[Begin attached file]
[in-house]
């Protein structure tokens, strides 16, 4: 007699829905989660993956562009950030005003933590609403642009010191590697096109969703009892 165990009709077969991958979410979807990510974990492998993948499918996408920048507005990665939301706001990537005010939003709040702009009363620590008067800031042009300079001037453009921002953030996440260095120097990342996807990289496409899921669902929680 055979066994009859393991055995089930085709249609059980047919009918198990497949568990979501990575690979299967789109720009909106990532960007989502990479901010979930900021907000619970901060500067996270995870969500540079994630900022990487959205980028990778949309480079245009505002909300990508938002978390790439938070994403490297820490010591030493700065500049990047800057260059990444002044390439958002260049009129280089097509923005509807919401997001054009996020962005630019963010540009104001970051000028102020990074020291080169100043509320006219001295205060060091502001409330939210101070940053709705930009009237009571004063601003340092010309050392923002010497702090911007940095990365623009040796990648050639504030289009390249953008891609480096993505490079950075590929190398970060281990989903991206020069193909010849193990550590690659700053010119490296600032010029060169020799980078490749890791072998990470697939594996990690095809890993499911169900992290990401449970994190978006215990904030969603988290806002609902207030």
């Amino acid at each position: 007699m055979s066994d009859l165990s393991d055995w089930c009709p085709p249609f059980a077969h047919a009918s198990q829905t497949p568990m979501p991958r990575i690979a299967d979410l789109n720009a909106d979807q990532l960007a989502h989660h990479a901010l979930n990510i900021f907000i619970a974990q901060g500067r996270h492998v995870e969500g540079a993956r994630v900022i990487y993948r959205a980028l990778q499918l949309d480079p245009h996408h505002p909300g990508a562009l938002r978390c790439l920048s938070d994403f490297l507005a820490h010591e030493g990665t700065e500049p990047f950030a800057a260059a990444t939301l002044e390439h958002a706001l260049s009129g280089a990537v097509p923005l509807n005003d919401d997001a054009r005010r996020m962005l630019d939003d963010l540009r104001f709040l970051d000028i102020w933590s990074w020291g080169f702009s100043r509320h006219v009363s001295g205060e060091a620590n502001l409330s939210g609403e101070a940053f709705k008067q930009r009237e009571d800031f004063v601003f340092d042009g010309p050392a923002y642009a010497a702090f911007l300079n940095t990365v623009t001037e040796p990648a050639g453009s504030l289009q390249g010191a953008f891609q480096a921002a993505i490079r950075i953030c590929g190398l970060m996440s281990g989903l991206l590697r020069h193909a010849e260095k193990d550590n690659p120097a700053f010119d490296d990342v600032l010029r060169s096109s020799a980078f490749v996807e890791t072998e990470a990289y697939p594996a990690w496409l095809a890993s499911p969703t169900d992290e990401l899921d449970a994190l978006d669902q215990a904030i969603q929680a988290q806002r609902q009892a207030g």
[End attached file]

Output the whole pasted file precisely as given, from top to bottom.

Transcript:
[in-house]
């Protein structure tokens, strides 16, 4: 007699829905989660993956562009950030005003933590609403642009010191590697096109969703009892 165990009709077969991958979410979807990510974990492998993948499918996408920048507005990665939301706001990537005010939003709040702009009363620590008067800031042009300079001037453009921002953030996440260095120097990342996807990289496409899921669902929680 055979066994009859393991055995089930085709249609059980047919009918198990497949568990979501990575690979299967789109720009909106990532960007989502990479901010979930900021907000619970901060500067996270995870969500540079994630900022990487959205980028990778949309480079245009505002909300990508938002978390790439938070994403490297820490010591030493700065500049990047800057260059990444002044390439958002260049009129280089097509923005509807919401997001054009996020962005630019963010540009104001970051000028102020990074020291080169100043509320006219001295205060060091502001409330939210101070940053709705930009009237009571004063601003340092010309050392923002010497702090911007940095990365623009040796990648050639504030289009390249953008891609480096993505490079950075590929190398970060281990989903991206020069193909010849193990550590690659700053010119490296600032010029060169020799980078490749890791072998990470697939594996990690095809890993499911169900992290990401449970994190978006215990904030969603988290806002609902207030």
């Amino acid at each position: 007699m055979s066994d009859l165990s393991d055995w089930c009709p085709p249609f059980a077969h047919a009918s198990q829905t497949p568990m979501p991958r990575i690979a299967d979410l789109n720009a909106d979807q990532l960007a989502h989660h990479a901010l979930n990510i900021f907000i619970a974990q901060g500067r996270h492998v995870e969500g540079a993956r994630v900022i990487y993948r959205a980028l990778q499918l949309d480079p245009h996408h505002p909300g990508a562009l938002r978390c790439l920048s938070d994403f490297l507005a820490h010591e030493g990665t700065e500049p990047f950030a800057a260059a990444t939301l002044e390439h958002a706001l260049s009129g280089a990537v097509p923005l509807n005003d919401d997001a054009r005010r996020m962005l630019d939003d963010l540009r104001f709040l970051d000028i102020w933590s990074w020291g080169f702009s100043r509320h006219v009363s001295g205060e060091a620590n502001l409330s939210g609403e101070a940053f709705k008067q930009r009237e009571d800031f004063v601003f340092d042009g010309p050392a923002y642009a010497a702090f911007l300079n940095t990365v623009t001037e040796p990648a050639g453009s504030l289009q390249g010191a953008f891609q480096a921002a993505i490079r950075i953030c590929g190398l970060m996440s281990g989903l991206l590697r020069h193909a010849e260095k193990d550590n690659p120097a700053f010119d490296d990342v600032l010029r060169s096109s020799a980078f490749v996807e890791t072998e990470a990289y697939p594996a990690w496409l095809a890993s499911p969703t169900d992290e990401l899921d449970a994190l978006d669902q215990a904030i969603q929680a988290q806002r609902q009892a207030g």